She is originally from Eutaw, Alabama. When she first started thinking about college, her checklist included self-discovery. “I knew that I needed to go to an HBCU, specifically because I needed to understand who I am as a black woman in America.”
After deciding to attend a historically black college and pursue engineering, Tuskegee University was the perfect choice. “That was the best decision I made in my life, for sure.”
Following graduation, she began working in an engineering leadership rotation program at Boeing in Seattle, where she is exploring various operations within the company, “to experience different areas of engineering and leverage skills that will enable me to either lead a managerial or technical based path within the company.”
It is now abundantly clear that Asya was wise to follow her instincts about her college selection. Asked how Tuskegee University prepared her for her career, she says “Tuskegee really prepared me for life. Working in the STEM field as a double minority—a black woman—can become intimidating and you really can’t survive in that arena unless you know who you are. At Tuskegee, I gained a sense of who I was; my value and what I add to any organization that I am a part of.”
Though she is now a career woman working and living on the West Coast, she carries Tuskegee in her heart.
It is an unbreakable bond forged by experiences that boosted her self-assurance, like when she took the Miss SGA title to a new level. “I had a women’s empowerment conference called High Heels in High Places. I interviewed as a freshman. I just showed them who I was. They believed in my passion and commitment to make a change and rewarded me with the opportunity. The role of Miss SGA before that was undefined, so I wanted to do something to leave a legacy. I wanted to help motivate and inspire women on our campus both professionally and personally.”
Asya says this was the first women’s empowerment conference at Tuskegee University and the feedback was overwhelmingly positive. “Many people were touched by it. There were different workshops on things like how to communicate, how to network, how to leverage personal and professional skills to lead within the community and professional world. Just seeing the smiles on everyone’s faces and seeing that they were actually gaining something, meant a lot to me. This reaffirmed my passion and helped me evolve as a person. I like to motivate and encourage people. I love to see people smiling. Now, I want to leave a legacy on this earth and not just Tuskegee.”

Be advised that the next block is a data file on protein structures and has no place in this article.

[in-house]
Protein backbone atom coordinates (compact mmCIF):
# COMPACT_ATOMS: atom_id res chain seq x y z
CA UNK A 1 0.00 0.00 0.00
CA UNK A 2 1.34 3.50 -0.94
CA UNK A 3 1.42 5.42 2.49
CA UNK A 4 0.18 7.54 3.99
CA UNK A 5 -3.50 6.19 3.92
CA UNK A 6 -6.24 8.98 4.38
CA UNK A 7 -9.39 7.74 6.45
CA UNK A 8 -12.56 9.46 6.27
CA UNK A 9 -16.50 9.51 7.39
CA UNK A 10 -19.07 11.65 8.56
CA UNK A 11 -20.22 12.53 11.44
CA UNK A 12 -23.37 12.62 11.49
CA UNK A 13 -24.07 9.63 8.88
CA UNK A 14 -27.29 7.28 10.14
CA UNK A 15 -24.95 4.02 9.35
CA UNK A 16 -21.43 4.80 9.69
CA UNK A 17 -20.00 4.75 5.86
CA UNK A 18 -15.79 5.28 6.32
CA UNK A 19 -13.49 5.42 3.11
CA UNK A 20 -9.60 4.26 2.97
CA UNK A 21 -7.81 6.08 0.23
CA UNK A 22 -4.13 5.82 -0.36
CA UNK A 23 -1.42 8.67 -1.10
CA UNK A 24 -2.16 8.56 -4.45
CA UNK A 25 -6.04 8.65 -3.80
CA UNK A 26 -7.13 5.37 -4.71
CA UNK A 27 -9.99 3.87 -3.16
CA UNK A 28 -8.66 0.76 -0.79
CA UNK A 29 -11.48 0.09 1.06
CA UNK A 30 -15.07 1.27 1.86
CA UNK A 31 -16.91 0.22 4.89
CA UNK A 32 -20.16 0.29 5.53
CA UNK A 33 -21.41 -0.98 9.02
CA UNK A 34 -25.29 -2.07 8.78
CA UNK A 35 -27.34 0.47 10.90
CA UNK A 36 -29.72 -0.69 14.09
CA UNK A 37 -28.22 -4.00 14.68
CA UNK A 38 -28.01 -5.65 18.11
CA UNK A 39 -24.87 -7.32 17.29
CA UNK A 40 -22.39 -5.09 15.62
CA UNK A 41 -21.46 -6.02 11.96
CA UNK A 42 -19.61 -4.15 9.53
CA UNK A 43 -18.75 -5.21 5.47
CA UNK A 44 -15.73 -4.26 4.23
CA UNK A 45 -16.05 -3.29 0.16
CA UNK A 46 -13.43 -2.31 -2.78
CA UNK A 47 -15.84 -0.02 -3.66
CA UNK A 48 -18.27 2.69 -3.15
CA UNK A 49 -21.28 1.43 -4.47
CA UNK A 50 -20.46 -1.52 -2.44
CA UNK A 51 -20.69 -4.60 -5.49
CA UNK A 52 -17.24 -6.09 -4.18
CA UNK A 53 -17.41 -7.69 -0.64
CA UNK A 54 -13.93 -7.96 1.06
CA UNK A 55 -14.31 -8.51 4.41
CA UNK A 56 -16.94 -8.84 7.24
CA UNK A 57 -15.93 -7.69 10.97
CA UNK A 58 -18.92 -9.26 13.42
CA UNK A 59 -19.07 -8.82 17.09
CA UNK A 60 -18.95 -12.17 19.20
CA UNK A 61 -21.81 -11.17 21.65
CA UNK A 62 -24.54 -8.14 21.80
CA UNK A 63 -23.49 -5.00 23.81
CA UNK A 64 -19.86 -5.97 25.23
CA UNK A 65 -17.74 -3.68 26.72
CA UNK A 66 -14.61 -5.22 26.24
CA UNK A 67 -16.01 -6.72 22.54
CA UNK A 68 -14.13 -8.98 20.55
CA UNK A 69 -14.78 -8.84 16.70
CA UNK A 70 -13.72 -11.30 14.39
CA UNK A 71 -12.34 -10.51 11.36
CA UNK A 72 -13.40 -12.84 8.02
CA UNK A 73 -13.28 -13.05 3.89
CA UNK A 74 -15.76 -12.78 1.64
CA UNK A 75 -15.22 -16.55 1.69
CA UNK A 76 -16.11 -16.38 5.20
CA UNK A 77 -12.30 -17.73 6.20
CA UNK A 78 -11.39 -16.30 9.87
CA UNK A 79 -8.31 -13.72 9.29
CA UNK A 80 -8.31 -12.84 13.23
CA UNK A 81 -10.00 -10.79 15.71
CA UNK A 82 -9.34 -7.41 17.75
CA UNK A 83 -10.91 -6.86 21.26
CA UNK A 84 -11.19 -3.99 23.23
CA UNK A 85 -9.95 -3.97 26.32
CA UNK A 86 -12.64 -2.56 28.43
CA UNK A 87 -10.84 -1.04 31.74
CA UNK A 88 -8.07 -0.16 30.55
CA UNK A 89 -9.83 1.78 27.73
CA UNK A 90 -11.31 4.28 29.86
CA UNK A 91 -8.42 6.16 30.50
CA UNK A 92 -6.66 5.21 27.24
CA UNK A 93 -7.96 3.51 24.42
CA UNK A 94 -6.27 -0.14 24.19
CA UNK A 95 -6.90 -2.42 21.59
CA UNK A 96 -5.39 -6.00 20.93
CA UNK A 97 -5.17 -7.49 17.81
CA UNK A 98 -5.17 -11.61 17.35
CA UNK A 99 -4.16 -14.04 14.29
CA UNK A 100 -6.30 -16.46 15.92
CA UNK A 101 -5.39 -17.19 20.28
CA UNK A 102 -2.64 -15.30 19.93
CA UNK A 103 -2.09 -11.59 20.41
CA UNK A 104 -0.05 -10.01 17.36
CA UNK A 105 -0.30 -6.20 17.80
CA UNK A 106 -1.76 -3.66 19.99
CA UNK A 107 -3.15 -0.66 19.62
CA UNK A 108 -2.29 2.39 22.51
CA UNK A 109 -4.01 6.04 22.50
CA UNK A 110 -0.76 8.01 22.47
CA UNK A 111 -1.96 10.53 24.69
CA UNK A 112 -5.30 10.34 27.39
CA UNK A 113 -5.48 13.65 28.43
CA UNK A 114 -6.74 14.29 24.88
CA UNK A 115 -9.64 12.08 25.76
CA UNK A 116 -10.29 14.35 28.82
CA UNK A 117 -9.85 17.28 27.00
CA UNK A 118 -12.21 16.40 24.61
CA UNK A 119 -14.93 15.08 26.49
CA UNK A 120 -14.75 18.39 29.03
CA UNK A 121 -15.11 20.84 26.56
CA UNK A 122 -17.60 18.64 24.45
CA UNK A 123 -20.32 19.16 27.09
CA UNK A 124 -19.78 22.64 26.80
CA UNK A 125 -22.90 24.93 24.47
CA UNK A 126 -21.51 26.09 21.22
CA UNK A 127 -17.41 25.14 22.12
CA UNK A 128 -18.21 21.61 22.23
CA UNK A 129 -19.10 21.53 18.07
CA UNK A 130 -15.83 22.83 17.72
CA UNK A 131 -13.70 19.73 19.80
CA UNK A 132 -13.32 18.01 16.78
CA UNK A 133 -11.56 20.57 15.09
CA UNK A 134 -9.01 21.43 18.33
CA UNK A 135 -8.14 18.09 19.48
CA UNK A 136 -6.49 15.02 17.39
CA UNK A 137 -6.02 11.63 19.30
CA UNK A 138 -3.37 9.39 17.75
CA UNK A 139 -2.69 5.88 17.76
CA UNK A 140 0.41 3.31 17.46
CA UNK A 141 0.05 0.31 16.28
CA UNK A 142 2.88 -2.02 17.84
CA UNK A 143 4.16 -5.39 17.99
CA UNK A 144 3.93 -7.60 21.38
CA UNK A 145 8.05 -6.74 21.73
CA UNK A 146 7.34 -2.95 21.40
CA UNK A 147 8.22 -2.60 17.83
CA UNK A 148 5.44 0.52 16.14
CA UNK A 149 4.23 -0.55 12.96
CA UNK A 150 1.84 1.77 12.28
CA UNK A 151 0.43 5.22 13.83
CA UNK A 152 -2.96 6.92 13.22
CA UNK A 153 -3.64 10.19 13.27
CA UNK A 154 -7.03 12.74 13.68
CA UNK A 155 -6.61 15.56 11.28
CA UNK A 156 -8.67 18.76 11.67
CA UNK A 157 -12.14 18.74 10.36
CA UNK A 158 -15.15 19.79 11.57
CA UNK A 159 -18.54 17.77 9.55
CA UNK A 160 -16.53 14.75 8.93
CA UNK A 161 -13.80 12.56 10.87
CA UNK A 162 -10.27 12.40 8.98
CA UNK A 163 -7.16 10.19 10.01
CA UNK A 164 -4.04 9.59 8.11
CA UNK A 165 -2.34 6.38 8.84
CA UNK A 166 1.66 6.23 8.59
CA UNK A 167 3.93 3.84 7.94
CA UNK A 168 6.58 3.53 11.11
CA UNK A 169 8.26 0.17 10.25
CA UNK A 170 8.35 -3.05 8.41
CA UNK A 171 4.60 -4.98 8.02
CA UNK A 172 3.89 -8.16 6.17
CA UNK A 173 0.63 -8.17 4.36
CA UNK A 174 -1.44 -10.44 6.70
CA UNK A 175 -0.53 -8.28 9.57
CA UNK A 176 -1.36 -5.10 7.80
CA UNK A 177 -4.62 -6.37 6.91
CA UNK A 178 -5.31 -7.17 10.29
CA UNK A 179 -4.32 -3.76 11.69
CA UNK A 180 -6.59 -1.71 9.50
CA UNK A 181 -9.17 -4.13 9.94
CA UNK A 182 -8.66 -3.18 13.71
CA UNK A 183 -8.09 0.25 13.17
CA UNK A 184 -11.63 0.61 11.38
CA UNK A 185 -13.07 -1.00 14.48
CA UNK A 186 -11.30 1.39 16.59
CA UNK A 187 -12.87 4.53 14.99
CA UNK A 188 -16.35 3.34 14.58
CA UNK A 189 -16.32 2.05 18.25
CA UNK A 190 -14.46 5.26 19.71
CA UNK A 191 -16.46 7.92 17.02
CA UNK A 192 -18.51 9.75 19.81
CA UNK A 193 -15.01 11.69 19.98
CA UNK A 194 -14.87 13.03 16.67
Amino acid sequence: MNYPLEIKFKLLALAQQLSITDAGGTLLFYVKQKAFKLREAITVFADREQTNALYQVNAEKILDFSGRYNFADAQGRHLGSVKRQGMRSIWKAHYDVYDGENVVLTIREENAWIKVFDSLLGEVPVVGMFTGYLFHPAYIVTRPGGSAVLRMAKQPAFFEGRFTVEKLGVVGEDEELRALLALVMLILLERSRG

In spite of her achievements, her assessment of her life is surprising. She started out saying, “No, I am not Living The Dream.” And then softened this position by explaining her life thus far is not the definitive reason she was put on this earth—but it is fulfilling. With a sense of humility and gratitude, she added, “I’m from a very small town. Not a lot of people go to college. Not a lot people have careers or get to do half the things I have done. So the fact that I am one of the first in my family to go to college, graduate, move to another city for a great career and get to see a lot of different things…I can definitely say that I am living a dream.”
And if other young, black girls and boys see her life as “a” dream, that’s fine with her. “I want to communicate to all of them that they can do anything they want to. You have to put your mind to it, put God first and work hard. You can work at a Fortune 500 company and be the only black person in the whole building and surpass any stereotypical expectations people may think about you.
Asya further explains that engineering is not her personal dream but she acknowledges that engineering is an integral part of her destiny. “For me, Living The Dream will involve empowering others, lifting up people in my community, giving back, being an entrepreneur and really encouraging STEM-related majors because that is looked down upon in our communities. There is no doubt that we can produce many more engineers and STEM professionals. Considering the depth of success and resilience of our ancestors, we can do anything.”
In essence, she has a wonderful life and is moving in the direction of her ultimate purpose. With an engineering degree and a world-changing platform, Asya Steele meets our criteria for Living “The” Dream, even though by her own standards, she is not there – yet.